Women and girls are sharing their journals to create a herstory of the pandemic
Updated May 2, 2022 at 9:10 AM ET
On an angst-ridden night in the spring of 2020, Lori Ann Terjesen lay in bed worrying about the "imperative" to give voice to single mothers, hourly wage workers and other women bearing the brunt of traditional caretaking roles during the pandemic.
Severe restrictions were in place across the U.S. at the time, including stay-at-home orders, and no vaccine was yet available.
Women have been disproportionately impacted by a pandemic that exacerbated inequalities, according to the Pan American Health Organization. They have accounted for the overwhelming majority of health care professionals, caring for COVID-19 patients and facing an increased risk of contracting the virus: 72% of all cases among health workers across the Americas, according to PAHO data from January 2020 to January 2021.
Terjesen spearheaded a call for women to submit their journals and other physical and digital items to the National Women's History Museum, where she serves as vice president of education. She sees the project, which includes and reflects the myriad experiences of women, as an opportunity to create a more holistic picture of the time. She notes that history that is taught in schools in general is still male-dominated.
"The very act of saying there is an immediate, urgent need to ensure that women's voices are heard and collected and remembered in the retelling of this history and really calling that out as an action in itself is important," she told NPR's Morning Edition. "It's my hope that we will remember that there are voices that have traditionally been left out and that we immediately respond, saying, 'Your story has value. Please don't lose it. Please record it. Please share it with us.'"
The effort is known as "rapid response collecting," when museums acquire objects related to a major moment in history as it unfolds.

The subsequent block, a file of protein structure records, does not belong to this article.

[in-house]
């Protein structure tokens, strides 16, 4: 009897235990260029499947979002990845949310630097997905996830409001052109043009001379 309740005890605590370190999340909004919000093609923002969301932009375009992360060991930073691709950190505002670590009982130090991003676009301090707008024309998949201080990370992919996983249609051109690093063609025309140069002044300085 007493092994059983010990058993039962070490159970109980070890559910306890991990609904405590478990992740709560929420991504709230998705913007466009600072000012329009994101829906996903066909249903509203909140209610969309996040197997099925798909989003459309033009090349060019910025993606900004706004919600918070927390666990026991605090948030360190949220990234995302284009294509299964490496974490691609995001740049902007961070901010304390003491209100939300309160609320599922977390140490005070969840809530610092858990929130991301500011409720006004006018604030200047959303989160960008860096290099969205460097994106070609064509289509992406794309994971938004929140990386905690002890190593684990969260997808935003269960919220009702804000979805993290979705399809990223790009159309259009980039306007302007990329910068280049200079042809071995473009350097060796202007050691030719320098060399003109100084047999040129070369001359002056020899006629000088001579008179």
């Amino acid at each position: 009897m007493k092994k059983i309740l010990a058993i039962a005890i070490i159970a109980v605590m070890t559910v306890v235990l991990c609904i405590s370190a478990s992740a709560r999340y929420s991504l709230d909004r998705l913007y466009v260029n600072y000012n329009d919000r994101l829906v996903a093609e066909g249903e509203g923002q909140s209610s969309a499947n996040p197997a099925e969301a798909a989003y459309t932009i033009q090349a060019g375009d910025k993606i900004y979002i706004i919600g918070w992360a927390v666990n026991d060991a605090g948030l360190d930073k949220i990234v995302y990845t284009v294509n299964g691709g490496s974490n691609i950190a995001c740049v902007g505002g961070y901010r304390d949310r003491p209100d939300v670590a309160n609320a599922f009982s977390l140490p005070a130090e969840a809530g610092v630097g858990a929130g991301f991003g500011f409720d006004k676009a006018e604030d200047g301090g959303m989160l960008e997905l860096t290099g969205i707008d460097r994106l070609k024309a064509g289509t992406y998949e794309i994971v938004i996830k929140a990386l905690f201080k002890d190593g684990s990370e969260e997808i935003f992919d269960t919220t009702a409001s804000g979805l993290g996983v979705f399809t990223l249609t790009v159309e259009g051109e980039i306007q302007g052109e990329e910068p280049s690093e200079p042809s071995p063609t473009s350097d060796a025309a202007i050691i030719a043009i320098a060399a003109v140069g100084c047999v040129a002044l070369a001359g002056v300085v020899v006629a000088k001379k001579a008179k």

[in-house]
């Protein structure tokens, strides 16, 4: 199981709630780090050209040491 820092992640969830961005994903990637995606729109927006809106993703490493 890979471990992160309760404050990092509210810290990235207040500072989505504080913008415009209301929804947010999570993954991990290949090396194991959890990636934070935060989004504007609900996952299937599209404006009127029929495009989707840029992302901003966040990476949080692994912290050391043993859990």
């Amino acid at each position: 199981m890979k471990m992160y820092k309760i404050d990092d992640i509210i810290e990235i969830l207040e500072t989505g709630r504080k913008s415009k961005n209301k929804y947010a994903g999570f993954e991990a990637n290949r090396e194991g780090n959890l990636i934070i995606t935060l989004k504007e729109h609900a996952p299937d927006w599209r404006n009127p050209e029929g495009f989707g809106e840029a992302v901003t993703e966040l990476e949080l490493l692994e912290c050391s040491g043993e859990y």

After nearly two years, the online museum, whose offices are based in Alexandria, Va., has received more than 500 submissions, some of which are exhibited online. There are handwritten journals, but also hand-sewn books, large canvas paintings, movies, audio recordings, quilts and even memes.
"We defined 'journal' very loosely and just asked women to journal their experiences in whatever medium made them feel the most comfortable," Terjesen said.
One thing they all had in common was how deeply personal the reflections were.
A security guard wrote about how she had to check the temperature of everyone entering a distribution plant and make sure they used hand sanitizer and wore masks. But despite being on the front lines, she wasn't provided with a mask.
An oncologist composed poems about the loss of a patient whose cancer was in remission but who died from COVID-19.
Terjesen recalled getting an email from a non-binary teenager saying "I'm a Gen Zer – my generation doesn't communicate with letters and journals... A lot of times, we just send memes to each other. And I said, 'Great, give me the memes.'"
Months later, that diarist ended up taking up paper and pencil to express their frustrations to a future reader. "That was a very memorable journal, and all it was is one letter," Terjesen recalled.
She expects the records will be invaluable to historians in the future as they document a pandemic that saw women double up on traditional caretaking roles, with schools and workplaces shuttered.
That sleep-deprived balancing act of working women is a familiar one for Terjesen, the mother of three young children ages three, six and eight years old.
But for all its pains, the pandemic has also taught some valuable lessons. Terjesen said it's changed her outlook on life.
"Another aspiration I would have for this project, as well as all conversations and considerations around women's roles, really is that we can be flexible, we can learn in different ways, we can work in different ways," she said. "There are ways to exist other than the 'go, go, go' kind of culture that we had before."
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